Valentine struck back and hit a kneeling piledriver. Ganso bomb?! Dynamite kicks out at two, as Valentine quickly went back to the cover, with similar results, before Valentine headed up top… and got press slammed down by Dynamite. The referee quits counting as Smith and Beefcake came in to break it up, but the champions stayed on top as Valentine put the boots to Dynamite. Smith’s back to scoop up Valentine for a powerslam, but it’s only enough for a two-count. A suplex bounces Valentine for another, but Valentine’s quickly back as he trapped Smith in a hammerlock. Beefcake is back to hit a forearm off the top to the exposed Smith, before countering a snapmare by dumping Smith on the mat. Beefcake stays on the shoulder, sending Smith into the corner before Valentine hit another forearm off the top as the champions looked comfortable.
A shoulderbreaker followed, but Valentine pulls up Smith at two… and the finish comes not long after when Valentine’s shoved into the corner… he clonks heads with Dynamite Kid, and with Beefcake slipping on the way in, that’s enough for the Bulldogs to win. Decent enough, and it sort-of holds up some thirty years later, but this started to drag the longer it went on. ***¼
We get a Ridge Holland promo set to clips of him beating poor fools before lockdown. “No-one is stopping Ridge Holland.” Of course, these promos would be nice if they actually built up to something.
Hang on a second, the desktop on Andy’s laptop is from Super Luchas. They couldn’t give him the official NXT UK logo? Nikki Cross, Drew McIntyre and William Regal are doing Superstar Picks next week.
NXT Championship: Kevin Owens (c) vs. Finn Balor
This one’s from July 2015’s Beast in the East special, held at Tokyo’s Ryogoku Kokugikan.
We start off hot with Balor hitting a shotgun dropkick before he looked for the Coup de Grace early… but Owens rolls outside and ends up getting leapt onto instead. Back inside, Owens cracks Balor with a back elbow before he avoided a dropkick… but a dropkick through the ropes took Owens into the streamers that had been thrown earlier. Balor takes Owens into the guard rails and dropkicks him off a chair, then back inside as they continued to go back and forth. A crossbody from Balor’s countered into almost an Air Raid Crash by Owens for a two-count, as he proceeded to put the fists and boots to the Irishman.
Owens whips Balor into the buckles as Michael Cole on commentary rattled off Finn’s Wikipedia, as more back elbows left Balor down for a delayed two-count. The Tokyo crowd try to cheer on Balor out of a chinlock, but Balor gets thrown outside and into the ring steps as he had to dive in to beat the count… and ends up squashed with a back senton as Owens gets a near-fall. Throwing Balor back outside doesn’t yield the count-out win, so Owens snapmares him… and mocks again with a chinlock. Balor punches his way free, and manages to roll out of a sunset flip to hit Owens with a low dropkick. Owens pulls out the John Cena flying shoulder tackles, then the back suplex and Five Knuckle Shuffle, since he was feuding with Cena at the time…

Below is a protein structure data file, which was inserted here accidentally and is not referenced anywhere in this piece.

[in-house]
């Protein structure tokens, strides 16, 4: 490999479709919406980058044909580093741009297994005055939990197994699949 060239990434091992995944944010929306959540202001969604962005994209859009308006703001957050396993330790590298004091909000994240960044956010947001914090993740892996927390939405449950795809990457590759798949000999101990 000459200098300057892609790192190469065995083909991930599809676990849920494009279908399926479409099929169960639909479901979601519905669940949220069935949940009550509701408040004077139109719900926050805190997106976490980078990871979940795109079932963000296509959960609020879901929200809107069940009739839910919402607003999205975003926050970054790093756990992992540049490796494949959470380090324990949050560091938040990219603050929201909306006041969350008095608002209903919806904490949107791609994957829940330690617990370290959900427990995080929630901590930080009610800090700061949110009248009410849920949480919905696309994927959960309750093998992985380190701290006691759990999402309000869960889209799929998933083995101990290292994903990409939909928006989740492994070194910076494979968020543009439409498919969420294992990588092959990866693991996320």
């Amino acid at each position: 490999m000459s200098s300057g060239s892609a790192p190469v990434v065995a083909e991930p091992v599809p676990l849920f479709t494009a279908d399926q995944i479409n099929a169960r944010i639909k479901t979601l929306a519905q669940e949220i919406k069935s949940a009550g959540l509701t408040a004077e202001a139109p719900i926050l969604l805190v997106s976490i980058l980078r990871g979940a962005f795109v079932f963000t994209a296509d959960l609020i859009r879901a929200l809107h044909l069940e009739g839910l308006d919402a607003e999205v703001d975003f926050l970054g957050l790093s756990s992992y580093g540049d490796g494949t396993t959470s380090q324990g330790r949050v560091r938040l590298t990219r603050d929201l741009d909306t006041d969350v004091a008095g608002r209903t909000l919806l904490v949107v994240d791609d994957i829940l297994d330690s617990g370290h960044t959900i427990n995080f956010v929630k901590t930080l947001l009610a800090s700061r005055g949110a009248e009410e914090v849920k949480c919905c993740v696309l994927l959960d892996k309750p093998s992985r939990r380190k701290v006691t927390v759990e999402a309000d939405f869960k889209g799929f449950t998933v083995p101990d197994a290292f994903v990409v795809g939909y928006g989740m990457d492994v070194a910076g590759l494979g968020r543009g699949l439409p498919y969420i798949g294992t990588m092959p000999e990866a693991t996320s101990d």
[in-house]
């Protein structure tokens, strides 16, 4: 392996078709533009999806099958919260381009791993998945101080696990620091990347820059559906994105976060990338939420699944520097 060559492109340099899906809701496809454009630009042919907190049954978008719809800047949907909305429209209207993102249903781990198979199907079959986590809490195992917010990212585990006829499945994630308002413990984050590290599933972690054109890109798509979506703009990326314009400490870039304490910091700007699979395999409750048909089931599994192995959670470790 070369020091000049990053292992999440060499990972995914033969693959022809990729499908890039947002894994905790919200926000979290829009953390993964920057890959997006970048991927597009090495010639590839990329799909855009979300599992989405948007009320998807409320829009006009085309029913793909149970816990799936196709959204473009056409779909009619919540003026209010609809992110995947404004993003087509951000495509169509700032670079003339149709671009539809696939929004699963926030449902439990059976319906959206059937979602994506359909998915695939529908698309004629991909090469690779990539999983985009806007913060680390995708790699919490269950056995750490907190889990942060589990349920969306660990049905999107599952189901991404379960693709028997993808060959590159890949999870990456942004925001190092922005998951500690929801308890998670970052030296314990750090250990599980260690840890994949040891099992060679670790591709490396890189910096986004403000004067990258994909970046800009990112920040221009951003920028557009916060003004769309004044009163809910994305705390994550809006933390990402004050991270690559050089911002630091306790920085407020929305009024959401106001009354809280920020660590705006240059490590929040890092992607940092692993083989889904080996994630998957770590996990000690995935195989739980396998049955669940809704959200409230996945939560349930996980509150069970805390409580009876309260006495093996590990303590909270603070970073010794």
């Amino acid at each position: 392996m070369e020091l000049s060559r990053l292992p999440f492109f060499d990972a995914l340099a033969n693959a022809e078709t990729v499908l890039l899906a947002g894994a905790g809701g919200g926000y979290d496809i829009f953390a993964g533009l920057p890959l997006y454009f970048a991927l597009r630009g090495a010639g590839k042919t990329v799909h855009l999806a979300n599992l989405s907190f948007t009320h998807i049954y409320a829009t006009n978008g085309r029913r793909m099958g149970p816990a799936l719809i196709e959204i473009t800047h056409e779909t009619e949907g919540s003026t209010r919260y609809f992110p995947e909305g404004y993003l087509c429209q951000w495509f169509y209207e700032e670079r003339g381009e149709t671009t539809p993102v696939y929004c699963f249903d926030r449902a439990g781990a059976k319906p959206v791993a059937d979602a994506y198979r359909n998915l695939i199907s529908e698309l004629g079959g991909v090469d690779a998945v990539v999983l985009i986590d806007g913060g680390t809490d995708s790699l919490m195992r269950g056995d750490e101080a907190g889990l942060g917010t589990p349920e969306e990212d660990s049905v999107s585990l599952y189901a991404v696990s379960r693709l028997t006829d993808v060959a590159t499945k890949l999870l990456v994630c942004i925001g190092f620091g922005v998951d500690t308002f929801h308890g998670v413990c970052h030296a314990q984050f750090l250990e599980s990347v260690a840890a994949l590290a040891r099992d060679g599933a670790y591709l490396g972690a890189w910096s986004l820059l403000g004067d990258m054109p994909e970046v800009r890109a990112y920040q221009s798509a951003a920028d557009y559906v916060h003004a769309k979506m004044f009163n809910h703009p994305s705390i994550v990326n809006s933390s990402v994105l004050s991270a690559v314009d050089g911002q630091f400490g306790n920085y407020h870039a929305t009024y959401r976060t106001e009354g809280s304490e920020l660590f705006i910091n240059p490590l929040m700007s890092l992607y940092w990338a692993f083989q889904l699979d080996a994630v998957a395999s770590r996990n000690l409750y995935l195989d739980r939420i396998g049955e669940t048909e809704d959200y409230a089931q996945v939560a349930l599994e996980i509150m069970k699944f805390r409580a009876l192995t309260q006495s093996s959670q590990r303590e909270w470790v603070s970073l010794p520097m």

Balor’s back with another double stomp, before he took Owens into the corners for chops. This crowd oohing and aahing is weird, compared to the WWE crowds of a more recent vintage. An overhead kick from Balor has both men down, and when they get back to their feet, Balor follows up with a tope con giro as Owens powdered outside. Quickly returning to the ring, Balor hits a double stomp to the back before he lifted up Owens for the reverse 1917… but it’s only enough for a near-fall. Balor heads back to the corner as he heads up top, but the Coup de Grace misses as Owens comes back with a German suplex. That left Balor in the corner for a cannonball, which gets a near-fall, before the sit-out package powerbomb drew the champion another two-count.
Owens trash-talks Balor, and ends up eating a Slingblade, but he’s back to his feet to cut off Balor on the top rope. Headbutts don’t stop Finn for long though, as a gamengiri took Owens down before Finn got third time lucky with the Coup de Grace, stomping through Owens for a near-fall. Balor takes Owens to the corner, but a bell clapper stops Owens from being lifted up top… only for Balor to get him up at the second time. Balor goes for a superplex, but Owens tries to counter into the spin-out suplex. It’s avoided as Finn slips free, then went back up… only to get caught with a Finlay roll off the middle rope for a near-fall! Owens tries to underscore it by heading up top again, but he lands in Balor’s knees with a senton, before the 1917 drilled the champion for a near-fall! Owens slaps back as he again trash-talks Balor, who then countered out of a pop-up powerbomb and came back with a clothesline… a pair of shotgun dropkicks follow, before Finn races up top, landing a second Coup de Grace, and that’s enough for the win! Even out of context, this felt like a cracker of a match – but it made me pine for five years ago when the product had a semblance of momentum. ****
The show ends without any farewells from Andy… and of course they said absolutely nothing about either of the current events in wrestling. If you’re surprised, I don’t know what to tell you – this is the WWE MO. Don’t hold you breath for any on-screen acknowledgements… While the matches on show were fine, the fact they’re going back to the well next week tells you they’ve run dry on formats. Maybe the rejig is a sign of the current landscape – but many more of these paint-by-numbers shows will begin to hurt. Perhaps they’re looking at restarting in front of empty arenas – I mean, why else are they suddenly throwing in segments on these clip shows?